Farmland to change into retail

By Dan Jacobson

DeKalb residents can expect up to 600,000 to 700,000 square feet of DeKalb County farmland to be developed into retail property, according to a spokesperson for Keystone Resources, Inc.

Burley Bechdolt, associate professor of economics, said he thought a large retail development in DeKalb would be a positive addition.

“There would be an increase in employment,” he said, “an increase in sales and an increase in tax revenues. From a consumer standpoint it would be good because there would be more places to shop. One drawback would be the traffic congestion.”

The site, located adjacent and south of Barber Greene Road and east of Route 23, was annexed into DeKalb Oct. 11. The farm was zoned as a general commercial district on part of the property and light industrial district on another, allowing for industry and business to set up operations there.

Gary Kobes of Keystone Inc. said the offering packages for the 138-acre site, expected to be developed as a 600,000 square-foot retail outlet, were made available Nov. 1 and are due Dec. 17.

“We have sent out about 45 offering packages to potential developers for the area,” Kobes said. “We have adds in the Wall Street Journal and Crain’s Chicago Business Magazine.”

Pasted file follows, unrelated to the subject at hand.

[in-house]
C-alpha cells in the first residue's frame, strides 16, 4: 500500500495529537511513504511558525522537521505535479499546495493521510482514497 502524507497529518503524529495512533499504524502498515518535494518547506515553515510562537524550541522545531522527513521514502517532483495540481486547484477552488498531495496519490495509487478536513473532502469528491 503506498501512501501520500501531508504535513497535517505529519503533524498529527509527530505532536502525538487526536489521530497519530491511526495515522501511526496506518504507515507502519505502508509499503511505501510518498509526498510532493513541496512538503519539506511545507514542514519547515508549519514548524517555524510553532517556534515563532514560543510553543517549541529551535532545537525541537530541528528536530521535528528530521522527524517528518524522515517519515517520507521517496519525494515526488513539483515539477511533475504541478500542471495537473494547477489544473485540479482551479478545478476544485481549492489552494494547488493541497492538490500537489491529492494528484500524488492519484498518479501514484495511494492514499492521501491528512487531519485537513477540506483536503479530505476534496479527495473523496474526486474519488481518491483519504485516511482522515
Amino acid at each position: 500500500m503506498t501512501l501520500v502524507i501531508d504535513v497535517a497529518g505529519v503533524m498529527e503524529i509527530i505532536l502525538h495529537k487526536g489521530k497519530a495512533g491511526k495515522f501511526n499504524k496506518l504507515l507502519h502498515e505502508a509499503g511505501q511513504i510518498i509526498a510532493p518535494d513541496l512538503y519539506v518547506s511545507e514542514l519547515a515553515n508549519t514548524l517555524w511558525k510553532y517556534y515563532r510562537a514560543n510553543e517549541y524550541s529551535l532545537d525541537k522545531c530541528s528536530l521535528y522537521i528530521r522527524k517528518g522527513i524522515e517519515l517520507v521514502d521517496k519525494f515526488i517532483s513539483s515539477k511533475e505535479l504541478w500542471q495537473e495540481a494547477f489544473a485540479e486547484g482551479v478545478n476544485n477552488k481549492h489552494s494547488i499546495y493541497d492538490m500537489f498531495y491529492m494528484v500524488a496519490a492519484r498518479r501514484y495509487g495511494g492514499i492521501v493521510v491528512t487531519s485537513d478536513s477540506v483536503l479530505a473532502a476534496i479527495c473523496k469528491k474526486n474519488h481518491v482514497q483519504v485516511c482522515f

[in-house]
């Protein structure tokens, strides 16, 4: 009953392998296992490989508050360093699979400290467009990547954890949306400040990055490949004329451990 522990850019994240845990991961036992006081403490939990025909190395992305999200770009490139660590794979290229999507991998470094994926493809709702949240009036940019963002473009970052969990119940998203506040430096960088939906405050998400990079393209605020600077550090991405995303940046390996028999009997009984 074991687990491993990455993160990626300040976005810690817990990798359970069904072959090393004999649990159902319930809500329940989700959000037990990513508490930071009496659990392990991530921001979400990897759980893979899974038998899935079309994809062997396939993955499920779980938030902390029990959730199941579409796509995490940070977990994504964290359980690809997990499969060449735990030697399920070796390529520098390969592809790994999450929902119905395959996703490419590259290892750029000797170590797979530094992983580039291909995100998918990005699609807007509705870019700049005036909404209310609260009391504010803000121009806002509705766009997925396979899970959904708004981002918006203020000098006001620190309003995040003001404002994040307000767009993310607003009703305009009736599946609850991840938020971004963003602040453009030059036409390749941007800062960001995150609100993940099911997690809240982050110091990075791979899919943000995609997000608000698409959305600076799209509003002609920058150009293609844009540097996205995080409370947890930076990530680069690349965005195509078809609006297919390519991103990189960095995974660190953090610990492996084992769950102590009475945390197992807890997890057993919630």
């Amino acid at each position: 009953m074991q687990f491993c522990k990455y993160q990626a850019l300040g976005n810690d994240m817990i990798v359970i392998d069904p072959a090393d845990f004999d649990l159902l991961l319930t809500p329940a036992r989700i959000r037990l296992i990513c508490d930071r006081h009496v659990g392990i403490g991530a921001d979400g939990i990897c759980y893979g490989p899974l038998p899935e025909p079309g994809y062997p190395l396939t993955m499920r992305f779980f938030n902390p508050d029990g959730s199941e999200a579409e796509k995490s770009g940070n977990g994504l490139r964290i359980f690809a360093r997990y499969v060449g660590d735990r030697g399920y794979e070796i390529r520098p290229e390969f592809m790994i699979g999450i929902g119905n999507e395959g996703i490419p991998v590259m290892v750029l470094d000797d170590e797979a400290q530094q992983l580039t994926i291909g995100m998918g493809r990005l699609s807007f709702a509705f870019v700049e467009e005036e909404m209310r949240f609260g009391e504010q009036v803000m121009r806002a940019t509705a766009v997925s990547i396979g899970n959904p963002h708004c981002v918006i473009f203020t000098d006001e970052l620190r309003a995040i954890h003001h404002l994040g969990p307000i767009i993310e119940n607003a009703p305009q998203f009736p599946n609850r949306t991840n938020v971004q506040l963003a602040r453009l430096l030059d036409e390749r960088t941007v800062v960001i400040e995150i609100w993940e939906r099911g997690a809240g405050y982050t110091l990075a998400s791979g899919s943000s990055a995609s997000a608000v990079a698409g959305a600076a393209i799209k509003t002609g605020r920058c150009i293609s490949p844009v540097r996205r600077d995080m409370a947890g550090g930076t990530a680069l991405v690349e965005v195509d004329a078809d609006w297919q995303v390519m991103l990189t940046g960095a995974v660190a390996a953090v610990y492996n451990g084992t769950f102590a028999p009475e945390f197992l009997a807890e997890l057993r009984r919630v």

The DeKalb County Board contracted with Keystone Resources Inc., a consulting firm, to assist in the development of the site to prospective developers.

Kobes said the potential purchasers will not be made public until after the deadline for applications on Dec. 17.

The potential purchasers for the property, which is divided into three parcels, 15 acres, 60 acres and 22 acres, will be reviewed by Keystone Inc., and the best offer will be presented to the DeKalb County Board at the Jan. 19 meeting.

Kobes said some of the interest in the property is coming from already local businesses. “Some of the local stores have indicated interest in relocating,” he said. “The Target store could end up on this site.

“We are anticipating a potential for DeKalb to accommodate a larger amount of retail than it is presently doing,” Kobes said. “We’re guessing around $60 to $100 million of retail are coming out of DeKalb a year.”

Kobes said that if more retail is offered to the DeKalb County consumers it is more likely they will keep their business local instead of leaving the county to shop.

Roger Hopkins, executive director of the DeKalb County Economic Development Corporation, said there is interest in retail development not only on the county farm but on other properties in DeKalb County.

“We have seen a favorable impression that there is interest in retail development,” Hopkins said. “We are interested in attracting more jobs and tax-base to the county.” Hopkins attributed the interest in development to a lower amount of retail competition in DeKalb County compared to the suburbs.

“We are hopeful that as developers come out to look at the property, they might consider other properties in DeKalb County that could also be used for retail purposes,” he said.